This article rethinks the impact of sign language interpreting services (SLIS) as a social institution. It starts from the observation that ‘access’ for deaf people is tantamount to availability of sign language interpreters, and the often uncritically proposed and largely accepted solution at the institutional level to lack of access seems to be increasing the number of interpreters. Using documented examples from education and healthcare settings, we raise concerns that rise when SLIS become a prerequisite for public service provision. In doing so, we problematize SLIS as replacing or concealing the need for language-concordant education and public services. We argue that like any social institution, SLIS should be studied and analysed critically. This includes more scrutiny about how different kinds of ‘accesses’ can be implemented without SLIS, and more awareness of contextual languaging choices deaf people make beyond the use of interpreters.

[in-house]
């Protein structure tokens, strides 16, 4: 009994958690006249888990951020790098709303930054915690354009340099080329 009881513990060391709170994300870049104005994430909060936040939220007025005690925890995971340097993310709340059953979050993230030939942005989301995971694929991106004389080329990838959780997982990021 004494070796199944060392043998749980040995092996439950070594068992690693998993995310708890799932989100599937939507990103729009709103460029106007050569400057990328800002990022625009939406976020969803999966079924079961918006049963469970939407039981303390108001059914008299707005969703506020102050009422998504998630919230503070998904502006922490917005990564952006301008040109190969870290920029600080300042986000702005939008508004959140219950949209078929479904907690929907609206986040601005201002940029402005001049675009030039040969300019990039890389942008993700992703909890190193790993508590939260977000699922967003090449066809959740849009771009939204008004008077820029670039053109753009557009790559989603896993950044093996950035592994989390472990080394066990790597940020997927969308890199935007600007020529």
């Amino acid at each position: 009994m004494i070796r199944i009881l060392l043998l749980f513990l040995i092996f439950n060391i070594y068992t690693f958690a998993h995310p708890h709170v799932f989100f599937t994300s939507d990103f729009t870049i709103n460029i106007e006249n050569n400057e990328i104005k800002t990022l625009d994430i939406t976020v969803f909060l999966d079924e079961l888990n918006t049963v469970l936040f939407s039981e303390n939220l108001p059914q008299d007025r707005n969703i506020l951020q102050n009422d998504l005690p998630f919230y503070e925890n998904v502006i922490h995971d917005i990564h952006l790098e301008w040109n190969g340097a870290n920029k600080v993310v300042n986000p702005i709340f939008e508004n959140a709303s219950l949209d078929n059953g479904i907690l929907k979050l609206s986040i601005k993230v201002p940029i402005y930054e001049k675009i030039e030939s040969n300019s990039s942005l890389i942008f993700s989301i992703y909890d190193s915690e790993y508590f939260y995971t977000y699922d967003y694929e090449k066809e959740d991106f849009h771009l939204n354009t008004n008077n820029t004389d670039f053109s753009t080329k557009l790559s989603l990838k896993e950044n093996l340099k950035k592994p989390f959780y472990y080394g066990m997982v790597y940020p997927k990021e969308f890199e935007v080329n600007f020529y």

|journal||Translation and Interpreting Studies|
|état||Publié - 6 sept. 2019|